Opposition leader Bill Shorten released the policy plan yesterday, claiming it would largely impact high-net-worth individuals.
However, the move is likely to impact a diverse cross-section of retirees.
Under this proposal, taxpayers with an effective average tax rate of 30 per cent or over will receive the full benefit of franking credits, while those on lower incomes will lose out, according to analysis from the Self-managed Independent Superannuation Funds Association (SISFA).
“Mr Shorten is meddling with the successful concept of imputation – that when company dividends are paid they are taxed at the individual’s tax rate with full credit for the tax already paid by the company,” said SISFA managing director Michael Lorimer.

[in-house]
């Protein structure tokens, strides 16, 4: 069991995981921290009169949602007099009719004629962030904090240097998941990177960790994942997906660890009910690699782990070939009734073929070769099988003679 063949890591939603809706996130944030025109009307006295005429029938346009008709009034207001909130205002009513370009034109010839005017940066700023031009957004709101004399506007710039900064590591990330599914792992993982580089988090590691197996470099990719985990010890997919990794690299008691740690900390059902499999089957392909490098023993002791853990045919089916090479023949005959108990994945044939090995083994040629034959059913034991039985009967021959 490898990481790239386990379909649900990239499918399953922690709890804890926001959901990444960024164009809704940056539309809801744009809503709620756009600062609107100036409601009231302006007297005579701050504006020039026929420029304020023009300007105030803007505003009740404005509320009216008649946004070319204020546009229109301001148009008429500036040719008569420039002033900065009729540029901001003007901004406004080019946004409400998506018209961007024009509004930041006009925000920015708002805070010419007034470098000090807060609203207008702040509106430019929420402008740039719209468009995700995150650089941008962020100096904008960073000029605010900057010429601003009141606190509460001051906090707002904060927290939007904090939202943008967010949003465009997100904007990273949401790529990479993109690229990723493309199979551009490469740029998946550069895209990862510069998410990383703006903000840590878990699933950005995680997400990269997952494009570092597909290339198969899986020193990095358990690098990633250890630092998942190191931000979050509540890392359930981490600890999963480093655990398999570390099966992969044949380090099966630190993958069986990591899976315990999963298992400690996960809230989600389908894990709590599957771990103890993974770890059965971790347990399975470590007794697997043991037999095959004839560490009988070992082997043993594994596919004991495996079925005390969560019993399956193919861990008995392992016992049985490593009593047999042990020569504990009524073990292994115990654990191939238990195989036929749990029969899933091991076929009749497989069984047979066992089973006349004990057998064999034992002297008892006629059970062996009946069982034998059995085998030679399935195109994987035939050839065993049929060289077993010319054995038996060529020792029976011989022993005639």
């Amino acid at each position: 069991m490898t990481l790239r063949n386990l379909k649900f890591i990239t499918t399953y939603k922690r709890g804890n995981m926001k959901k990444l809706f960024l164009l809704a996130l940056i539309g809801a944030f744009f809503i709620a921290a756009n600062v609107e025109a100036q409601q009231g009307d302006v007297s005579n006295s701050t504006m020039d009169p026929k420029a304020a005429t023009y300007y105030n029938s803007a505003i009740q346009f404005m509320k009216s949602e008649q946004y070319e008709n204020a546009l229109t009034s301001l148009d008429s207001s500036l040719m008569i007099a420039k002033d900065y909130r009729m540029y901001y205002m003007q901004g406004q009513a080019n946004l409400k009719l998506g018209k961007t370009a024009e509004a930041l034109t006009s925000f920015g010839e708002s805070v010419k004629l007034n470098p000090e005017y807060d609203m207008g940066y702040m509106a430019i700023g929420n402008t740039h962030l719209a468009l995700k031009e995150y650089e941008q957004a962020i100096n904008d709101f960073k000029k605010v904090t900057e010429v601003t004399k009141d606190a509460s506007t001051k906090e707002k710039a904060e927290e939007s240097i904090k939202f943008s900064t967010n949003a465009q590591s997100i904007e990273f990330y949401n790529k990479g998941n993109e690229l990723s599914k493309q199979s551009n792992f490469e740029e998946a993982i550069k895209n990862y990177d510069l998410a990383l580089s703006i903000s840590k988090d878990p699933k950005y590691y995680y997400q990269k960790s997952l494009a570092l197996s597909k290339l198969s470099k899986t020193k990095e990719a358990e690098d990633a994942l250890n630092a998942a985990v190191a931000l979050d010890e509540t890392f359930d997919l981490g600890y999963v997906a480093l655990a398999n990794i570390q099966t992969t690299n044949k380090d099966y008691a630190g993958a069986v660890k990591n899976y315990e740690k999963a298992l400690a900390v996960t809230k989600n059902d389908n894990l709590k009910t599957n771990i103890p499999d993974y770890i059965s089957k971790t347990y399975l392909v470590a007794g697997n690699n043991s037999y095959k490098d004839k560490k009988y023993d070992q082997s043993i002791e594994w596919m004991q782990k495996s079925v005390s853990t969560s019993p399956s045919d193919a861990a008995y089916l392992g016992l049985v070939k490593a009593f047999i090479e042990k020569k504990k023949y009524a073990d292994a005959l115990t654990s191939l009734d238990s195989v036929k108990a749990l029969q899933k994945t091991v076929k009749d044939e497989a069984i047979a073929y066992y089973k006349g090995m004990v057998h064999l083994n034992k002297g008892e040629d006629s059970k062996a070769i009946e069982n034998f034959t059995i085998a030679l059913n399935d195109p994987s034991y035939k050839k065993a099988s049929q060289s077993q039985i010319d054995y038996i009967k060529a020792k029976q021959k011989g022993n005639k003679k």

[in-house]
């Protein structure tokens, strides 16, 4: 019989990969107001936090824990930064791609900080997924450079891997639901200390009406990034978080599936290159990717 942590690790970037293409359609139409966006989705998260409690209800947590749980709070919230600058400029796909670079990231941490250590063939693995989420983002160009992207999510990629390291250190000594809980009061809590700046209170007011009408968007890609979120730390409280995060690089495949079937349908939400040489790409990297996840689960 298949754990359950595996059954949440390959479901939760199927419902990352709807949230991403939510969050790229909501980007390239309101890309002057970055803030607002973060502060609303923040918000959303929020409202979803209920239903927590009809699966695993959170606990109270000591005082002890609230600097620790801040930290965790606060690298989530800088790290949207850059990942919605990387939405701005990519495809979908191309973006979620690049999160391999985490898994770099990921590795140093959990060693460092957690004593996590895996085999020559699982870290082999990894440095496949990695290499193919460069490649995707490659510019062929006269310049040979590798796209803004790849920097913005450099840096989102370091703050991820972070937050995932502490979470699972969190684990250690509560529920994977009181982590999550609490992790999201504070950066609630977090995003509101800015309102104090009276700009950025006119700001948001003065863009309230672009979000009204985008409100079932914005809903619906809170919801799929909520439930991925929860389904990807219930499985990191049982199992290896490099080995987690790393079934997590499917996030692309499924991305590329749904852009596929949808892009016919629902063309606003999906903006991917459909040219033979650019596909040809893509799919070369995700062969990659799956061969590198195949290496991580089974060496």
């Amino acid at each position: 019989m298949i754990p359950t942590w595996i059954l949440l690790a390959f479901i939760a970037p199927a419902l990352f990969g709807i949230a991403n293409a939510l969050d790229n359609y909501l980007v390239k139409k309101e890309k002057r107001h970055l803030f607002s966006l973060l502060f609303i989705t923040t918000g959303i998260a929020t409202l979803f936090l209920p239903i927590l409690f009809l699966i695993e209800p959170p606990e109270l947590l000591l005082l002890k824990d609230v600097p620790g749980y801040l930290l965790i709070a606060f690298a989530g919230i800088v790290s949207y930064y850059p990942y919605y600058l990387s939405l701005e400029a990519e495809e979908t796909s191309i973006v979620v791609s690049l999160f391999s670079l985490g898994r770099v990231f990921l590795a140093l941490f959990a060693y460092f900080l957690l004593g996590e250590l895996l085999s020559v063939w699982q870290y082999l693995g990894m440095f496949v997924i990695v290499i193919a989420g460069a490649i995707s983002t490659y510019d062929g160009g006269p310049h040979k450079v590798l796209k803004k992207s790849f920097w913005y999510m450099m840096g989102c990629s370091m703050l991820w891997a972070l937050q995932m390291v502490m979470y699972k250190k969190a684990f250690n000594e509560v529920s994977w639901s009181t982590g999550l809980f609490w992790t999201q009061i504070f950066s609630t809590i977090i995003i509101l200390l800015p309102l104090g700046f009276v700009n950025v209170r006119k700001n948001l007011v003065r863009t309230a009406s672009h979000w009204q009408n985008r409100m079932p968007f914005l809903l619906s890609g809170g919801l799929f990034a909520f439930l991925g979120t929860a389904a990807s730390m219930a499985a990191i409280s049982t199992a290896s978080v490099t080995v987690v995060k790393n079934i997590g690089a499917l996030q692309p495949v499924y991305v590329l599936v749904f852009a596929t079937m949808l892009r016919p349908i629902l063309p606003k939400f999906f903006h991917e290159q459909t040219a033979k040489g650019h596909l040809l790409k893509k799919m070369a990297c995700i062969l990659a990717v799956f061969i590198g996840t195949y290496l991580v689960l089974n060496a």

“Under Labor’s plan, anyone in retirement and living on their superannuation savings will now have every dollar of their income from dividends taxed at a rate of at least 30 per cent,” he said.
Mr Lorimer said while Labor claims the plan to deny dividend tax refunds to super savers will mainly hit SMSFs, in practice, millions in APRA-regulated funds, including industry funds, will be impacted.
Despite the headline claims from the Labor party, the Tax Institute sees the measure as a thinly veiled cash grab. If implemented, the policy could raise about $11 billion.
“It is what one could readily describe as the politically low hanging fruit – easily done with minimum legislative change; saves a bundle in revenue and causes relatively minimal damage to Labor’s constituency,” said Tax Institute senior tax counsel Professor Bob Deutsch.
The move is also likely to cause some uncertainty in local share markets, which is a favourite of self-funded retirees in particular.
“It will ... cause some ructions in equity markets where tax refunds of excess imputation credits have been an important part of the investment matrix for equity investors, particularly SMSFs,” said Mr Deutsch.